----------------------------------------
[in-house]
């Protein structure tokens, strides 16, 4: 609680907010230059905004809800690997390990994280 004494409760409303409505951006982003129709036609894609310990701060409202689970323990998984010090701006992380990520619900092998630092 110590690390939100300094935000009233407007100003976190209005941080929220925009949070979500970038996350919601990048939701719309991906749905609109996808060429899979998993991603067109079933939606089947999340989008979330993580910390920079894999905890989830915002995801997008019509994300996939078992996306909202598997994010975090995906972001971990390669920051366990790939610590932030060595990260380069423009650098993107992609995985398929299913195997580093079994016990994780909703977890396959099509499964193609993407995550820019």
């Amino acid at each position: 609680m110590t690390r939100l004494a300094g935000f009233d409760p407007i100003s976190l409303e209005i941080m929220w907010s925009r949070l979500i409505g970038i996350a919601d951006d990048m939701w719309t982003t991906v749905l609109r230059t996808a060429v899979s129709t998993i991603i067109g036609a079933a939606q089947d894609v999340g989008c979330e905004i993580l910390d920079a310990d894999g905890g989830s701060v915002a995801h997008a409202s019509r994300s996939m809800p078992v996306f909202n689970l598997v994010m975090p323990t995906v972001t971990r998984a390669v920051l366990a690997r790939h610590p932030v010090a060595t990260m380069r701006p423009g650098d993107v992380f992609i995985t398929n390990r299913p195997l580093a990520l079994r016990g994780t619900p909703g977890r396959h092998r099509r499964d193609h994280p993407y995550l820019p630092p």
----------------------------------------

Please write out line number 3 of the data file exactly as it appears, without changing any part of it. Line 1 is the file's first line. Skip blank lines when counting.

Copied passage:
């Amino acid at each position: 609680m110590t690390r939100l004494a300094g935000f009233d409760p407007i100003s976190l409303e209005i941080m929220w907010s925009r949070l979500i409505g970038i996350a919601d951006d990048m939701w719309t982003t991906v749905l609109r230059t996808a060429v899979s129709t998993i991603i067109g036609a079933a939606q089947d894609v999340g989008c979330e905004i993580l910390d920079a310990d894999g905890g989830s701060v915002a995801h997008a409202s019509r994300s996939m809800p078992v996306f909202n689970l598997v994010m975090p323990t995906v972001t971990r998984a390669v920051l366990a690997r790939h610590p932030v010090a060595t990260m380069r701006p423009g650098d993107v992380f992609i995985t398929n390990r299913p195997l580093a990520l079994r016990g994780t619900p909703g977890r396959h092998r099509r499964d193609h994280p993407y995550l820019p630092p």